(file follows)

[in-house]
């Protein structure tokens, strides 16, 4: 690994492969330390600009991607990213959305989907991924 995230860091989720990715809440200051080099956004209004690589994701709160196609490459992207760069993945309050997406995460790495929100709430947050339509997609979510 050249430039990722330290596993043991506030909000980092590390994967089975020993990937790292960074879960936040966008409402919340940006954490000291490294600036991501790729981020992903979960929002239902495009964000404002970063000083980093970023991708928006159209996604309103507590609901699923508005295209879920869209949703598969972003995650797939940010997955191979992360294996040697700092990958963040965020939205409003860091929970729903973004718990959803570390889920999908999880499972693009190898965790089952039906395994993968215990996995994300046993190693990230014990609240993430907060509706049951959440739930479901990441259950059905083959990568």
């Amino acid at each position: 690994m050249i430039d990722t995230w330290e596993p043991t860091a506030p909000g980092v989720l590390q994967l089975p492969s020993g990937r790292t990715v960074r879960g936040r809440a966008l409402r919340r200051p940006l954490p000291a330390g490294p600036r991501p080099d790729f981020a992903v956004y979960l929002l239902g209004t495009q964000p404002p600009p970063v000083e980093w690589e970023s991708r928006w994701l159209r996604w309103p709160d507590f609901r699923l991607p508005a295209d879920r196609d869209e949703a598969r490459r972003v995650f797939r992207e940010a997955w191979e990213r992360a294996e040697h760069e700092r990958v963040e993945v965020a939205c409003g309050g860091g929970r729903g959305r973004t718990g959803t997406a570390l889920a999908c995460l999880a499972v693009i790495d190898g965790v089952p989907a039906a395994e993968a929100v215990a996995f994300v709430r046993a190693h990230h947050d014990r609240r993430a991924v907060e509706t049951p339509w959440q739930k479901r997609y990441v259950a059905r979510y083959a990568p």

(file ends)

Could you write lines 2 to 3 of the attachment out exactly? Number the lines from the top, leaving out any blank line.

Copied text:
């Protein structure tokens, strides 16, 4: 690994492969330390600009991607990213959305989907991924 995230860091989720990715809440200051080099956004209004690589994701709160196609490459992207760069993945309050997406995460790495929100709430947050339509997609979510 050249430039990722330290596993043991506030909000980092590390994967089975020993990937790292960074879960936040966008409402919340940006954490000291490294600036991501790729981020992903979960929002239902495009964000404002970063000083980093970023991708928006159209996604309103507590609901699923508005295209879920869209949703598969972003995650797939940010997955191979992360294996040697700092990958963040965020939205409003860091929970729903973004718990959803570390889920999908999880499972693009190898965790089952039906395994993968215990996995994300046993190693990230014990609240993430907060509706049951959440739930479901990441259950059905083959990568």
């Amino acid at each position: 690994m050249i430039d990722t995230w330290e596993p043991t860091a506030p909000g980092v989720l590390q994967l089975p492969s020993g990937r790292t990715v960074r879960g936040r809440a966008l409402r919340r200051p940006l954490p000291a330390g490294p600036r991501p080099d790729f981020a992903v956004y979960l929002l239902g209004t495009q964000p404002p600009p970063v000083e980093w690589e970023s991708r928006w994701l159209r996604w309103p709160d507590f609901r699923l991607p508005a295209d879920r196609d869209e949703a598969r490459r972003v995650f797939r992207e940010a997955w191979e990213r992360a294996e040697h760069e700092r990958v963040e993945v965020a939205c409003g309050g860091g929970r729903g959305r973004t718990g959803t997406a570390l889920a999908c995460l999880a499972v693009i790495d190898g965790v089952p989907a039906a395994e993968a929100v215990a996995f994300v709430r046993a190693h990230h947050d014990r609240r993430a991924v907060e509706t049951p339509w959440q739930k479901r997609y990441v259950a059905r979510y083959a990568p």